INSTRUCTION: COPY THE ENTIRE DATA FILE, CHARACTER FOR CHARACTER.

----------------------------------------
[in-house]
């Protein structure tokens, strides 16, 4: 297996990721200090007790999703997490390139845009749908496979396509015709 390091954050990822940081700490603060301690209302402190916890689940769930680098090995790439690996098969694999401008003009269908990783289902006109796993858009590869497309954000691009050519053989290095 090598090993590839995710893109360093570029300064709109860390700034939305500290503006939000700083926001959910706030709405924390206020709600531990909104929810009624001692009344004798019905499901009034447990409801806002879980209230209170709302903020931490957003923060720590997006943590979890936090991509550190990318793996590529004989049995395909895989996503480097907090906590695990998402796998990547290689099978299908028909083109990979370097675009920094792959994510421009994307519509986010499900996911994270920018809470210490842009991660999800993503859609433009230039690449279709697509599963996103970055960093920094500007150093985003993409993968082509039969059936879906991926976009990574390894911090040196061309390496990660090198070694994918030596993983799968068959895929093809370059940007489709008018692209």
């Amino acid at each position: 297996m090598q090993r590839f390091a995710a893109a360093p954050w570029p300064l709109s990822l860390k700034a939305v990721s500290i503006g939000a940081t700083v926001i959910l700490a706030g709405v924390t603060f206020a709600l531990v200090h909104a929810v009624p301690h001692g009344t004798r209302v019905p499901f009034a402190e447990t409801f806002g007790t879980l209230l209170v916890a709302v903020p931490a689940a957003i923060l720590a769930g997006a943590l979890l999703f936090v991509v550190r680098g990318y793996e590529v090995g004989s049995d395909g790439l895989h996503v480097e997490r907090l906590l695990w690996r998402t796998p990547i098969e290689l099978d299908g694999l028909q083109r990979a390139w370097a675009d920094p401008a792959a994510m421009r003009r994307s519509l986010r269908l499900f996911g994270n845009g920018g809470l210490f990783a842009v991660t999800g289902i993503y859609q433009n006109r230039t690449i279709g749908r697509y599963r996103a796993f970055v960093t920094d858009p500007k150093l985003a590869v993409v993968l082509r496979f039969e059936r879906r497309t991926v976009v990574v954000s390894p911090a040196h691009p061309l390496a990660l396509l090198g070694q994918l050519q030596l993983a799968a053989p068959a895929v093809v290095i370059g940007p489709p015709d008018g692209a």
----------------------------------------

[in-house]
């Protein structure tokens, strides 16, 4: 297996990721200090007790999703997490390139845009749908496979396509015709 390091954050990822940081700490603060301690209302402190916890689940769930680098090995790439690996098969694999401008003009269908990783289902006109796993858009590869497309954000691009050519053989290095 090598090993590839995710893109360093570029300064709109860390700034939305500290503006939000700083926001959910706030709405924390206020709600531990909104929810009624001692009344004798019905499901009034447990409801806002879980209230209170709302903020931490957003923060720590997006943590979890936090991509550190990318793996590529004989049995395909895989996503480097907090906590695990998402796998990547290689099978299908028909083109990979370097675009920094792959994510421009994307519509986010499900996911994270920018809470210490842009991660999800993503859609433009230039690449279709697509599963996103970055960093920094500007150093985003993409993968082509039969059936879906991926976009990574390894911090040196061309390496990660090198070694994918030596993983799968068959895929093809370059940007489709008018692209």
């Amino acid at each position: 297996m090598q090993r590839f390091a995710a893109a360093p954050w570029p300064l709109s990822l860390k700034a939305v990721s500290i503006g939000a940081t700083v926001i959910l700490a706030g709405v924390t603060f206020a709600l531990v200090h909104a929810v009624p301690h001692g009344t004798r209302v019905p499901f009034a402190e447990t409801f806002g007790t879980l209230l209170v916890a709302v903020p931490a689940a957003i923060l720590a769930g997006a943590l979890l999703f936090v991509v550190r680098g990318y793996e590529v090995g004989s049995d395909g790439l895989h996503v480097e997490r907090l906590l695990w690996r998402t796998p990547i098969e290689l099978d299908g694999l028909q083109r990979a390139w370097a675009d920094p401008a792959a994510m421009r003009r994307s519509l986010r269908l499900f996911g994270n845009g920018g809470l210490f990783a842009v991660t999800g289902i993503y859609q433009n006109r230039t690449i279709g749908r697509y599963r996103a796993f970055v960093t920094d858009p500007k150093l985003a590869v993409v993968l082509r496979f039969e059936r879906r497309t991926v976009v990574v954000s390894p911090a040196h691009p061309l390496a990660l396509l090198g070694q994918l050519q030596l993983a799968a053989p068959a895929v093809v290095i370059g940007p489709p015709d008018g692209a």